Felicia and Gooch throw a Hail Mary

The Market Basket conflict is going into its third week, and both sides are holding firm. Based on the the way things have always worked in the past, it should be an unequal playing field. It's the Board of Directors, and the controlling shareholders of the company, against the company's associates. The Board should hold all the cards and be in control, but this is not the usual 'us vs. them' situation. It's something that really hasn't been seen before. It looks to be the entire company against 7 individuals--five on the board and 2 new co-CEOs.

What's happened is that the entire company--all the associates at every level, including cashiers, warehouse workers, truck drivers, baggers, distribution managers, store supervisors, store management, and corporate management, PLUS most customers, have all said NO to what the Board, under the control of 50.5% of the ownership, wants to do, and the associates are winning on every front. It's unprecedented.

The Board, and the A stockholders who control them, haven't yet conceded, but they have reached the stage where delays are costing them personally--the shareholders and their company, millions of dollars a day. Here's a look at what's happened and what it means:

What’s the latest co-CEO statement (at end of story) and soon to be held job fair mean? And what's with not paying some salaried workers?

There is one thing that’s obvious from the latest BOD/F&G (The Market Basket Board of Directors and the new CEOs, Felicia Thornton and Jim Gooch) statement—the Market Basket Board of Directors doesn’t want to accept Arthur T.Demoulas’ offer to purchase all of Market Basket, even though in all probability it’s the best offer they have, and quite likely the only one they have.  There are two possible reasons why they don’t want to accept it—either the offer is considered too low, or animosity is getting in the way of clear reasoning. My guess is that is mainly the former—the offer from Arthur T. is considered by the board to be too low. Not that it actually is too low, especially given the current state of Market Basket, but I’ll bet they had a higher offer, or at least were anticipating a higher offer, before they fired Arthur T. and all hell broke loose.

What this means is the Board’s actions--firing Arthur T. and hiring the new co-CEOs, has lopped a huge amount of money off the value of the Market Basket brand to an outside buyer. This upcoming ‘job fair’ looks like they are making a last attempt to stabilize the situation so they can hold out for or solicit a higher offer. This whole scenario definitely didn’t work out as planned, and the consequences to the Board and shareholders are probably tremendous—in the hundreds of millions of dollars.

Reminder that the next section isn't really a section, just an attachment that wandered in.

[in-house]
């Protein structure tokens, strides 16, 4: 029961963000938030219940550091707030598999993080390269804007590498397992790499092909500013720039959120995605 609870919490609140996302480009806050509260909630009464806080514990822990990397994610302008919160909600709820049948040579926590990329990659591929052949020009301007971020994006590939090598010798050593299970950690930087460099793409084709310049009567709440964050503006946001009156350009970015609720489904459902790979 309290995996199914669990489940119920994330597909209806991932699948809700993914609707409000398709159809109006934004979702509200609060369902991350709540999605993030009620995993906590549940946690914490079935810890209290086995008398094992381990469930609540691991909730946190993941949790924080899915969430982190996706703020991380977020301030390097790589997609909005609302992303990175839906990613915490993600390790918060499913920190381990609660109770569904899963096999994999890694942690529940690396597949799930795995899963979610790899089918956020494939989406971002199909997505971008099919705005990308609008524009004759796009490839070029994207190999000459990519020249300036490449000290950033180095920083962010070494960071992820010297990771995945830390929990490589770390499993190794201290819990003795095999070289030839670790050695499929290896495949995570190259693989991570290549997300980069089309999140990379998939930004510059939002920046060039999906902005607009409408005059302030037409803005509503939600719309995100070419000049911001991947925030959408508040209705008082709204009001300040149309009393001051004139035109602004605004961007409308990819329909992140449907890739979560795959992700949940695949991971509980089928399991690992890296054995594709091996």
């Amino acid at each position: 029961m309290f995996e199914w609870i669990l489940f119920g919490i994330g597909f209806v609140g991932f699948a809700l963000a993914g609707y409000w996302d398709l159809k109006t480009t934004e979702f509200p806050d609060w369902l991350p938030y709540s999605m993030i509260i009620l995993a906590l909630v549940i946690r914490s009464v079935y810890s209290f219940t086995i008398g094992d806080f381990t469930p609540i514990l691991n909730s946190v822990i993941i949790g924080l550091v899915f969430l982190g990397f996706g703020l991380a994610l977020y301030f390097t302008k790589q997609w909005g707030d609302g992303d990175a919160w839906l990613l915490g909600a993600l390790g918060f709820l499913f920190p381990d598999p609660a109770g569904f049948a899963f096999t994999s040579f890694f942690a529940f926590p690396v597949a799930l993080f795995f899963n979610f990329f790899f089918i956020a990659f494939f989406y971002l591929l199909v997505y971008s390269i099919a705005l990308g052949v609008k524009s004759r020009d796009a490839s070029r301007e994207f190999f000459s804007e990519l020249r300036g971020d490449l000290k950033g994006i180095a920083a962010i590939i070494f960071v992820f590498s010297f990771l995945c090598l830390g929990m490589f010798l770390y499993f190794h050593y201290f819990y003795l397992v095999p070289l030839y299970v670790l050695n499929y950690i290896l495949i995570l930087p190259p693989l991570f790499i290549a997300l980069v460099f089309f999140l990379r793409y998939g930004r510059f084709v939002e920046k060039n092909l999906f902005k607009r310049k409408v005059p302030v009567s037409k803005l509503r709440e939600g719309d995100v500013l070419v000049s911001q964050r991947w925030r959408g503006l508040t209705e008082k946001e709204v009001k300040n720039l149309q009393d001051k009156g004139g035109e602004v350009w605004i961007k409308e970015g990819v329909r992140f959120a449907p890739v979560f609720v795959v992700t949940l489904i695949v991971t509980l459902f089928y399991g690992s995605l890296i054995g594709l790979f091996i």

Not that it’s a game to the associates or anyone else involved, but this job fair reminds me of a 'Hail Mary' pass in a football game. The clock is winding down, marking time in millions of dollars lost per day rather than in seconds, and although the Directors thought they had the game in hand and were marching down the field to spike the ball in the end zone, they fumbled the ball. Instead of a victory dance in the end zone, they are now suddenly trapped back on their own two yard line, and it’s fourth and ten with time running out. There is time for one last desperate try to snatch victory from the jaws of defeat.

The Hail Mary pass is the job fair. If the co-CEOs can get the stores stocked, and then temporarily cut prices to the bone to lure customers back in, there’s still a chance to eke out a win. This was a very, very, very costly fumble, and every day this situation continues they’re throwing more good money after bad. When you are in a hole and want to get out, the first rule is ‘stop digging’, but this job fair is one last shovel full, to see what’ll happen. I’m just estimating numbers now, but if Market Basket was worth $3.5B before the fumble, they are lucky if it’s worth half that now to an outside buyer. Customer good will, loyal associates, and a great reputation are all out the window unless Arthur T. comes back. What a mess!

Realistically, it’s the Board's last chance. There was an opinion piece in the Wall Street Journal on July 31 by Holman Jenkins that implied customers are staying away not out of solidarity or belief in the cause, but because there’s nothing to buy in the stores. That attitude gives the Board hope--If the customers start coming back, maybe there’s a chance. All the receipts taped to the Market Basket store windows, the ads running in local newspapers, and public opinion argue otherwise, but people want to believe what they hope will happen.

That’s what this job fair is all about. It’s an oblivious and last-ditch attempt, in a poor economy, to lure desperate job seekers willing to throw their pride out the window, to replace workers standing up for what they believe in. Will it work? Quite unlikely, but nothing is impossible, so everyone needs to play some very tight defense and do everything possible to make sure no one catches this last pass--because if the job fair flops, the game is over. You can stick a fork in the new CEOs—they’re done.

The biggest crowd I've ever seen at Hannford's Deli on a Saturday evening